A marathon … but not as you know it

3k, 5k, 8.05k, 10k & 16.1k. If you speak in Olde English, 1.86, 3.11, 5, 6.22 & 10 miles

Which ever language you use, those distances add up to a marathon (42.2k or 26.2 miles).

Those OSR’s who have run a marathon will know that it is quite a herculean task, with 4-6 months of training, culminating in the best moment being when you reach the finish line and can STOP RUNNING! An alternative way of running the distance is to break it down into 5 runs, the challenge is then to run it somewhat faster than in a single run and maybe see if you can beat your hard earned actual marathon time.

As always, there are rules;

All distances must be run in June;
You can’t ‘double claim’ a run – so if you run a stonking 5 mile, it can’t count for 5 mile and 5k;
Unless it is the sum of the distances, so a 5 mile run could count for 5k and 3k;
Those who prefer shorter distances were allowed to split the 10 mile into 2 * 5 mile

Baz was first out of the blocks, getting his first 4 runs done in the first week of June, Matt started off a little more conservatively, with the aim of getting all distances done at a reasonable effort by mid June and then improving them. Other people were keeping their powder dry, building fitness, testing routes and went for it in the 2nd half of the month.

Thankfully (nearly) everyone who has run a marathon managed to beat their race time;

Kieran knocked a huge 1:47:44 off his marathon time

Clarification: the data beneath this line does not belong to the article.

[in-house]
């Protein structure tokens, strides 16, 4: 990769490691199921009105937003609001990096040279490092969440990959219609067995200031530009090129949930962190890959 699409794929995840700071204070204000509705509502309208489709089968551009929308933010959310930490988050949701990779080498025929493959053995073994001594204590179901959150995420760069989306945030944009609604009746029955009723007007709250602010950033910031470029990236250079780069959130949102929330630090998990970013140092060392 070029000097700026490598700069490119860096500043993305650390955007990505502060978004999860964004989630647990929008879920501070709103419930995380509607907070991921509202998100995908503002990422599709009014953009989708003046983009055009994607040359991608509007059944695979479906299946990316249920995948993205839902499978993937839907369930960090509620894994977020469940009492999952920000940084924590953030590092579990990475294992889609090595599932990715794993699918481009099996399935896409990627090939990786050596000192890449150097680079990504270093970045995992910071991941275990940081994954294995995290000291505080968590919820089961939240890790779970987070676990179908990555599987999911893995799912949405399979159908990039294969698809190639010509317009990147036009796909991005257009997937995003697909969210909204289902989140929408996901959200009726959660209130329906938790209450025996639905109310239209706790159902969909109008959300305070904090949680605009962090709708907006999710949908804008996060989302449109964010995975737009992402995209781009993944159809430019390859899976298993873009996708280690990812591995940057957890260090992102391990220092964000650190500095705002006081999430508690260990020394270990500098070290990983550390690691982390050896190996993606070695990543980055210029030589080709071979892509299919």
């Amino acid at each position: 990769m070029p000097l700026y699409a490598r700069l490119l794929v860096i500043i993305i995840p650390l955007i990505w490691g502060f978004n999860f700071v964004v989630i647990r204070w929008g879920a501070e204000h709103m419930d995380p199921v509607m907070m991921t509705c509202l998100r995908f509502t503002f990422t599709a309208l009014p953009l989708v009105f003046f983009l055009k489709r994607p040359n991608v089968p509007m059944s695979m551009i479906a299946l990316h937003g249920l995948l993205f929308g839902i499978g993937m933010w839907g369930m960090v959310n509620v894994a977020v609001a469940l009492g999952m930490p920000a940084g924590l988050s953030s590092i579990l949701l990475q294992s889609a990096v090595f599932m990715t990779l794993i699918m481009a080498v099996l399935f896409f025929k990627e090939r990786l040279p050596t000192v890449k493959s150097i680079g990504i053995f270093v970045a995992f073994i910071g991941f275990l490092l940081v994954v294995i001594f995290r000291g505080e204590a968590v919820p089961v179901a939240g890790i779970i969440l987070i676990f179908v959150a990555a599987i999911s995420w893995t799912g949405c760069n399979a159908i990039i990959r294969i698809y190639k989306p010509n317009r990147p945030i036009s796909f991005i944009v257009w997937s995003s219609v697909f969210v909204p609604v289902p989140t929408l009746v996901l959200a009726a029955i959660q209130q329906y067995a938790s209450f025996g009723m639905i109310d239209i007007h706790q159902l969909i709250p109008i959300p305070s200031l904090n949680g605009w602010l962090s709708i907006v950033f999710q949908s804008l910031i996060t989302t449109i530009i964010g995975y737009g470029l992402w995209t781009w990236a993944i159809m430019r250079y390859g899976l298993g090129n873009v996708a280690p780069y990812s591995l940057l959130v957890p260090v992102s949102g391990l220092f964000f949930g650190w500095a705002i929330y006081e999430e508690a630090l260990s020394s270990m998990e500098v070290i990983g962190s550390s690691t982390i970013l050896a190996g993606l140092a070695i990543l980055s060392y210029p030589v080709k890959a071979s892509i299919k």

Liz took 1:26:35 off her marathon time

Naomi was 58:57 quicker than her marathon time

James Norris beat his marathon time by 40:39

Baz was quicker than his marathon time by 34:08

Matt beat his marathon time by 30:47 (& went sub 3:00). Mainly thanks to resorting to a track 10k and 5 mile towards the end of the month.

James C took 7:14 off his marathon time; &

Karen beat her time by 53 seconds and also was exactly 1 second quicker than Matt’s race marathon time!

Viv ran most of the distances on trail and was 21:57 slower than her road marathon time

An average reduction of 45:52, or in percentage terms 16.77% (not changed to inc Viv)

So for those who took part in the challenge who haven’t run a marathon before, here are your target times;

Andrew – 3:27:59, Eddie 4:27:50, Magda 4:02:38 and Nicole 3:50:50. Personally I think all of those are quite beatable if you follow a good training programme and have a decent race.

Overall, fastest women were Nicole (3:12:08), Magda (3:21:57) and Karen (3:29:38). For the men, first place goes to Andrew (2:53:07), then James (2:58:13) pipping Matt (2:58:51).

Podium in individual stages; Men – 3k – Andrew, James, Matt, 5k Andrew, James, Matt, 10k – James, Matt, Andrew, 5 mile – Andrew, Matt, James, 10 mile, Andrew, Matt, James

Women – 3k – Nicole, Magda, Karen, 5k – Nicole, Magda, Karen, 10k – Magda, Karen, Nicole, 5 mile – Magda, Nicole, Karen, 10 mile – Nicole, Magda, Karen.

Those who play golf will be familiar with match play (points based on your relative position for each hole) vs score play (total strokes). Applying match play to Marathon de Stages, 1 point for a win, 2 for 2nd, 3 for 3rd, lowest total score wins, results in no change for the men, but a tie at the top for women, with both Nicole and Magda on 8 points.

Lastly, our average pace (mins/km) for each leg. Cells highlighted in grey indicate that you ran this leg at a faster average pace than a shorter (distance) leg. Well done Eddie, Magda and Naomi for getting progressively quicker as the distances reduced.

Finally, congratulations and thank you to everyone who took part.